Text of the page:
Study confirms: parents still lose sleep worrying about their grown children

Most parents look forward to the time their child leaves home and finds success and happiness in life. It’s part of the natural process of rearing children. What many parents don’t anticipate is that the worry for our children never goes away, even when they’re living their own lives as adults. In fact, a study published in The Gerontologist confirms that many parents actually lose sleep worrying about their adult children. The study was conducted by researchers from Brigham Young, Penn State, and the University of Texas.

Some of the things parents worry about are their adult child’s financial status, their health, their education if they’re college students, their relationships, and more. Perhaps most notable, however, is the feeling of meaninglessness many parents feel when their kids grow up and move away.

“Empty nest syndrome is a feeling of loneliness or sadness that occurs among parents after children grow up and leave home,” according to Psychology Today.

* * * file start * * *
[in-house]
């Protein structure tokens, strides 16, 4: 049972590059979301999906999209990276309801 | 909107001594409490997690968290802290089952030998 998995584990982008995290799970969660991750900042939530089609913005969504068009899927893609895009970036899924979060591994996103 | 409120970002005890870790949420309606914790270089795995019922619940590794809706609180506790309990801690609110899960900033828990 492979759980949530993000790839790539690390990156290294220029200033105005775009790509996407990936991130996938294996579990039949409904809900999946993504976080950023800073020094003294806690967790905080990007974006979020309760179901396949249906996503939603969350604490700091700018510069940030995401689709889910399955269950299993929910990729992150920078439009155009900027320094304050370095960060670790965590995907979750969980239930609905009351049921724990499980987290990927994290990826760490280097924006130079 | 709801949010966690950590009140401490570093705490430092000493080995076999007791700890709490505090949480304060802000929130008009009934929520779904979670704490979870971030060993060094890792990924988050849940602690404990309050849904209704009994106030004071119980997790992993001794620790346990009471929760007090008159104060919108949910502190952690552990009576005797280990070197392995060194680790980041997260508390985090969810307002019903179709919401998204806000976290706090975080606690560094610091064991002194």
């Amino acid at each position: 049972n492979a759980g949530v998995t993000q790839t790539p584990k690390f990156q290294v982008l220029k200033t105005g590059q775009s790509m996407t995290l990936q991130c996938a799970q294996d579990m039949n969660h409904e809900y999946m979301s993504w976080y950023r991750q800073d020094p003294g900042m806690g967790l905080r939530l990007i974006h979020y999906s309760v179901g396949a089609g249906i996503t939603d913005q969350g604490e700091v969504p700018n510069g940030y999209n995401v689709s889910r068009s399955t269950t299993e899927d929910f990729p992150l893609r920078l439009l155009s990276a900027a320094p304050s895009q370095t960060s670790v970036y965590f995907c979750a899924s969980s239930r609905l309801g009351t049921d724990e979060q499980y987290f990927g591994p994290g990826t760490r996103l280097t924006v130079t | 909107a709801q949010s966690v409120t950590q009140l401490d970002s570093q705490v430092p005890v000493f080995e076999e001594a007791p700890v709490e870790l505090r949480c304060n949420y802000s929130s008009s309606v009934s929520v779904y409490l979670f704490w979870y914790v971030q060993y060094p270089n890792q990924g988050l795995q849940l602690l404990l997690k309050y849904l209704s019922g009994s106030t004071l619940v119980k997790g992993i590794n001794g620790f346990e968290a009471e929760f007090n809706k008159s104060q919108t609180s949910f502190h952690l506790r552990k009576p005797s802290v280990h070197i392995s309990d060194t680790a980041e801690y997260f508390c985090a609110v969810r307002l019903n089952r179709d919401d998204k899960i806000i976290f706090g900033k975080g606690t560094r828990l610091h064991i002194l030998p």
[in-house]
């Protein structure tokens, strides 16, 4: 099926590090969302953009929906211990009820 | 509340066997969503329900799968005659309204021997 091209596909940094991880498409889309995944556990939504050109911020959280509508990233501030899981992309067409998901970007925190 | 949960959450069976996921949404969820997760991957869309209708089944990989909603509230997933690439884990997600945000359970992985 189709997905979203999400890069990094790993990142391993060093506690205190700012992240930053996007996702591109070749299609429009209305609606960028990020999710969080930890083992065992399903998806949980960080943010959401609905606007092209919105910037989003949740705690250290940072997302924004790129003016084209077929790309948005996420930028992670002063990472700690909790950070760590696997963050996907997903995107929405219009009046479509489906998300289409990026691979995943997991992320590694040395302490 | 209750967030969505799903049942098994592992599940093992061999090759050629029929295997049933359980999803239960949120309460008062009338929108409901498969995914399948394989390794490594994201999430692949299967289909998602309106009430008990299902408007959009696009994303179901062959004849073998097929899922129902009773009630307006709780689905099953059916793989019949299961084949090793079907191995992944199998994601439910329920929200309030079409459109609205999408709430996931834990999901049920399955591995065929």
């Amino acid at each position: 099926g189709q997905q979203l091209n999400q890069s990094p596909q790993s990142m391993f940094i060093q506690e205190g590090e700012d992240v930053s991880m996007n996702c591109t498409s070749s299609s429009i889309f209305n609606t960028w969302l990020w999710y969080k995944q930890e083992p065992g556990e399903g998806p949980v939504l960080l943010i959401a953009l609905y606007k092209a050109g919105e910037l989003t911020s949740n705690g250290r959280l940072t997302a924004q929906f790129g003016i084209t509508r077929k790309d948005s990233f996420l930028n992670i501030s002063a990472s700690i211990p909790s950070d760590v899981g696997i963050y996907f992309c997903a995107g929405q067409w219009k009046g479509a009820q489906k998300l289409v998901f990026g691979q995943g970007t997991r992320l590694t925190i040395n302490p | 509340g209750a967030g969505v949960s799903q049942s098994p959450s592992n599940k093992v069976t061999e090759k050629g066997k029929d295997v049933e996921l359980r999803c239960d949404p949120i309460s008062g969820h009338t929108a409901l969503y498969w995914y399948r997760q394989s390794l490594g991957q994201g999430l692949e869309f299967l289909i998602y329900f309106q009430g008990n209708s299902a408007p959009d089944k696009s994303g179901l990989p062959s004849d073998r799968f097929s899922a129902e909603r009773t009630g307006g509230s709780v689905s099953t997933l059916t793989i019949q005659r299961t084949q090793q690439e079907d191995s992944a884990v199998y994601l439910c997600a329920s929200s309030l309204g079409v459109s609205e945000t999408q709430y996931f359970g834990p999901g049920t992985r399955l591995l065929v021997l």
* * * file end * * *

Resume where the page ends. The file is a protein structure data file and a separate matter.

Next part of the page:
Furthermore, it’s not just moms who worry. Dads worry, too.

Amber J. Seidel, Ph.D., one of the researchers who conducted the study, said this.

“CURRENT RESEARCH ON YOUNG ADULTS SUGGESTS THAT PARENTS AND CHILDREN ARE MAINTAINING HIGH LEVELS OF INVOLVEMENT,” SHE SAID. “ALTHOUGH PARENTS AND ADULT CHILDREN HAVE ALWAYS MAINTAINED SOME LEVEL OF INVOLVEMENT, WE DO SEE AN INCREASE IN WHAT IS OFTEN TERMED ‘HELICOPTER PARENTING’ AND ‘LANDING PAD’ CHILDREN.”

She noted, however, that having stress isn’t the problem. It’s our ability to cope with stress.

“IT IS IMPORTANT TO REMEMBER THAT HAVING STRESS PRESENT IN OUR LIVES IS NOT THE PROBLEM,” SEIDEL TOLD CBS NEWS. “IT’S THE INABILITY TO COPE IN HEALTHY WAYS WITH THE STRESS THAT IS PROBLEMATIC AND MAY LEAD TO IMMUNE SUPPRESSION.”

Some suggestions to help you manage stress if you’re suffering from empty nest syndrome.

  • Exercise daily
  • Eat a well-balanced nutritional diet
  • Keep a journal to write down your thoughts
  • Set aside time for yourself every day
  • Lower your consumption of caffeine and alcohol
  • Find a place to do volunteer work
  • Find someone you can talk to about how you feel

Remember, it’s all a part of the natural changes that happen in life. Oh, and if you’re a person whose parent is losing sleep over you, reassure your parents that you’re doing just fine!